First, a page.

The purpose of this project is to test a bargaining game developed by Saborio-Rodriguez, Kwasnica and Shortle (2013) using experiments in a laboratory. In the game an environmental agreement to deal with water pollution is negotiated among three players located along a river. Negotiation leads to social optimum reduction in emission accompanied by a set of monetary transfers. Players succeed on internalizing the externality.
Each player payoff increases with more production and decreases with pollution created by local production and production upstream. The relationship between production and pollution in the game is similar to those in Pevnitskaya and Ryvkin (2013b). However, there are also important differences between Pevnitskaya and Ryvkin (2013b) and the game we will design. In particular, we will include four salient features of the bargaining game: (i) asymmetries among players, arising from their location along a river; (ii) communication; (iii) time discounting, and (iv) unanimity rule to accept an agreement.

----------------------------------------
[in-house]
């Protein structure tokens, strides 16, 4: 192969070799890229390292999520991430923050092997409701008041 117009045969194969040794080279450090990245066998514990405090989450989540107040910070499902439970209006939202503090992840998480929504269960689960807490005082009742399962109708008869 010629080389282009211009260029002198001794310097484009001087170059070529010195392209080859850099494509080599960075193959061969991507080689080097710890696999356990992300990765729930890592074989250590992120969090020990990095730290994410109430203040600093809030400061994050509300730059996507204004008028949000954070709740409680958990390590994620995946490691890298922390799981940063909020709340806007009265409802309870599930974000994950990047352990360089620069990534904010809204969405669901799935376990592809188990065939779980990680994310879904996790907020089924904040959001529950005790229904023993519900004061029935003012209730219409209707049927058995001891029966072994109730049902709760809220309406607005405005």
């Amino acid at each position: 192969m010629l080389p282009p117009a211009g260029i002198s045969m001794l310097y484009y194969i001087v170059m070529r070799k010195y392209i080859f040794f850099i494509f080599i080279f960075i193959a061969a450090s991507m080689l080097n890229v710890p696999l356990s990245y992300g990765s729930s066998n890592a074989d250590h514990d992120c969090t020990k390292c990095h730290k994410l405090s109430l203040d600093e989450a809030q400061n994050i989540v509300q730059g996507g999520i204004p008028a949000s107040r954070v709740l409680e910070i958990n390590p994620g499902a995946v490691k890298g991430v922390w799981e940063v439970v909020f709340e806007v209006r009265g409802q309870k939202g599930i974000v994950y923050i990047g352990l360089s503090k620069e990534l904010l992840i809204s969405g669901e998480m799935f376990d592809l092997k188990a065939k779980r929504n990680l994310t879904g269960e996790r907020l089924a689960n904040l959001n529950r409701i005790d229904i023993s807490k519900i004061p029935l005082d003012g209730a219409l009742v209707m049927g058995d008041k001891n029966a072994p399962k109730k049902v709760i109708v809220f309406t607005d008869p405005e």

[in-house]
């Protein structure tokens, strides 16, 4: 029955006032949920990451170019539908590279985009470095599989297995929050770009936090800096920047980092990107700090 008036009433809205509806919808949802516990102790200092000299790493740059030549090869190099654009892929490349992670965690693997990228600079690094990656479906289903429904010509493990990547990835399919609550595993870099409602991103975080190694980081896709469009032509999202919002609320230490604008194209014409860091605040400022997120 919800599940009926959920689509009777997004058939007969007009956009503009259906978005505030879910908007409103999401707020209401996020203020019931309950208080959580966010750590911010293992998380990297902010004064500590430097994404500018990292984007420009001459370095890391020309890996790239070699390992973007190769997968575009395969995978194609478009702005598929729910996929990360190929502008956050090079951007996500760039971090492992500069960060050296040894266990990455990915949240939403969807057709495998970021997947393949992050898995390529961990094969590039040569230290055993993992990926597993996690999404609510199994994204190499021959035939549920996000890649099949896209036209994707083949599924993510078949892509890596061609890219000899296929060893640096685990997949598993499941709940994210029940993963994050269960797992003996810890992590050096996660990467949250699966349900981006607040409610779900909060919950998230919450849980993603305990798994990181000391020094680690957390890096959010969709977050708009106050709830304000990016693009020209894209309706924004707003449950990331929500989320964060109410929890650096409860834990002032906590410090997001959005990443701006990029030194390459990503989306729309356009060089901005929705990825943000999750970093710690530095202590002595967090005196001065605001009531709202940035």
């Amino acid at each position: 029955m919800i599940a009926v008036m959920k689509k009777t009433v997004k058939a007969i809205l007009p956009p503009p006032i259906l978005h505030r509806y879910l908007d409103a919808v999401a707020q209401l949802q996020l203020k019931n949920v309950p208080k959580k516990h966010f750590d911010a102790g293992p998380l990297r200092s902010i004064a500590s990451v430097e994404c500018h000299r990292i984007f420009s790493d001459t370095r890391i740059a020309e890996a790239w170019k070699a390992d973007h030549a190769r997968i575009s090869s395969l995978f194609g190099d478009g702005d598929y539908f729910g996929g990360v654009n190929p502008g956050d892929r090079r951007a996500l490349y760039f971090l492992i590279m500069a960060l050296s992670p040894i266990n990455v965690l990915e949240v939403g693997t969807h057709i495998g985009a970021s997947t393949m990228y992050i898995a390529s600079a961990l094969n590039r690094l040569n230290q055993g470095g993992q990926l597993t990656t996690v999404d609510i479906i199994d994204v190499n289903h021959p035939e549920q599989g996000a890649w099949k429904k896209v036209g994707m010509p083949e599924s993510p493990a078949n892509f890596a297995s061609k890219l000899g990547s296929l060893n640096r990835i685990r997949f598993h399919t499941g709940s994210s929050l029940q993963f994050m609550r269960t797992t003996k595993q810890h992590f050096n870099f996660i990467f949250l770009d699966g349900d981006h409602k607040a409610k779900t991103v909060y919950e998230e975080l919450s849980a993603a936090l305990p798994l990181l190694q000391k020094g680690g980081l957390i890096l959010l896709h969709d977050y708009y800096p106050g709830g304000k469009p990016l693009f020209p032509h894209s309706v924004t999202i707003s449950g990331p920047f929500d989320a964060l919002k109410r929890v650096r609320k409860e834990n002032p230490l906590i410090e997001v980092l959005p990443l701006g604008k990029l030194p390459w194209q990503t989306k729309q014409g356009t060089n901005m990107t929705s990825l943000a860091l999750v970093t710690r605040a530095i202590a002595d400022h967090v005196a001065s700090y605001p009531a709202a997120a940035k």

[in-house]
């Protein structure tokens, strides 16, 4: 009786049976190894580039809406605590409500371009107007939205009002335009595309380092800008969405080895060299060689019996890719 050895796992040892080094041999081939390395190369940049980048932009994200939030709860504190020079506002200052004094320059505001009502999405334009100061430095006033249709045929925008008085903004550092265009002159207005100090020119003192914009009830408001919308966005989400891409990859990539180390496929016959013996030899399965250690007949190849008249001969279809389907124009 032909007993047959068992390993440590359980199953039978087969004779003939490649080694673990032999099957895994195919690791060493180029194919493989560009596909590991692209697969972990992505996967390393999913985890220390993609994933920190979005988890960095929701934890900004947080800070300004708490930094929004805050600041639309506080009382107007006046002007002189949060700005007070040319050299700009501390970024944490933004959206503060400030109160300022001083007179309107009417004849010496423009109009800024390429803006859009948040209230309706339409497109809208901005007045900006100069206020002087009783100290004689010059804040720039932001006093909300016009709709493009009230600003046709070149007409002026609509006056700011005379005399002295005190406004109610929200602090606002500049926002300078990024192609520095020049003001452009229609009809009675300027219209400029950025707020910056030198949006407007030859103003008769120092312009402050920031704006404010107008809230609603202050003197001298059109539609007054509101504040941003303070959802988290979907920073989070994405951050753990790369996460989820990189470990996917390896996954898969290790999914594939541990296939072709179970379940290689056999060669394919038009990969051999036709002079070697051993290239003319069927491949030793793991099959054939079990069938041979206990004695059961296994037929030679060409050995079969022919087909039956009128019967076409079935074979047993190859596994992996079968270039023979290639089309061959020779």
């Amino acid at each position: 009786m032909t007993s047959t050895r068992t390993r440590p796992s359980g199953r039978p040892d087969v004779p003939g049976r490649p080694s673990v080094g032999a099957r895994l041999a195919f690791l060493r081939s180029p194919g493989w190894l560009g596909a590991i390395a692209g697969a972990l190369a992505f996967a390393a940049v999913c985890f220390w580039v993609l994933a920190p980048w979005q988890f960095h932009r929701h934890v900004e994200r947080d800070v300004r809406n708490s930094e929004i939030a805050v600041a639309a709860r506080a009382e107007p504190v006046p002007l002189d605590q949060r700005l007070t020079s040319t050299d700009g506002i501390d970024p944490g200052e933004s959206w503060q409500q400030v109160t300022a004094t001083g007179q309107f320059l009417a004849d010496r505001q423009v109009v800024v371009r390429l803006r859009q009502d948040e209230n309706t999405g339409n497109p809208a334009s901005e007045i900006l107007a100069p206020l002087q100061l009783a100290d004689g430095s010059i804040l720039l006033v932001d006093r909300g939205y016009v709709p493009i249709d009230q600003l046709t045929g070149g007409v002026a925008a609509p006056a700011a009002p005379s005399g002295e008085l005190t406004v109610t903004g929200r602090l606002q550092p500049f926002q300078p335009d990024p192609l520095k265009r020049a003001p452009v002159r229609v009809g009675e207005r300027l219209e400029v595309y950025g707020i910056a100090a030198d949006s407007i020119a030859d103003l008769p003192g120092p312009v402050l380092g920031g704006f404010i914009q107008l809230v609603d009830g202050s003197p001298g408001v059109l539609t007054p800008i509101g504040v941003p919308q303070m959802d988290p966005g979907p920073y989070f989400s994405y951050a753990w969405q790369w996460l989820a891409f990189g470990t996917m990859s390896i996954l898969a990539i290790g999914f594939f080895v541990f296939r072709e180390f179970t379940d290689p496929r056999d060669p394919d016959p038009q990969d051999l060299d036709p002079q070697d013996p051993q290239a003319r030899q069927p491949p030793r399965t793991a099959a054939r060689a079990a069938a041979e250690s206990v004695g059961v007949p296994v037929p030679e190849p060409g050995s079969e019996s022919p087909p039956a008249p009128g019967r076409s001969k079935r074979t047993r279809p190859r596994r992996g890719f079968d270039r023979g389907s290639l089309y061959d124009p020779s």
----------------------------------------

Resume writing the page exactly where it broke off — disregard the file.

There is a connection between this research proposal and experiments about multilateral legislative bargaining, based on Baron and Ferejohn (1989). Banks and Duggan (2000) extend Baron and Ferejohn (1989), who model players negotiating the appropriation of a public budget, to include a multidimensional decision set. Saborío-Rodríguez et al. (2013) apply the multidimensional game to a water pollution problem. The multidimensional nature of the game is instrumental to allow for an explicit exchange of pollution reductions for monetary transfers.
The analysis of the experimental results will be organized around three questions. The first is whether players will reach an agreement. The second is how long it takes to reach an agreement. The third is about the substance of the agreement: reduction in emission and monetary transfers. Experimental result will be compared with the non-delay stationary equilibrium of the theoretical game.
The bargaining game is an innovative approach to analyze agreements dealing with pollution in which the parties negotiate among them the terms of the agreement. For that reason, we believe this project contributes not only to the knowledge about the applicability of the bargaining game, but also to the practical, and policy driven discussion about regulation of water pollution.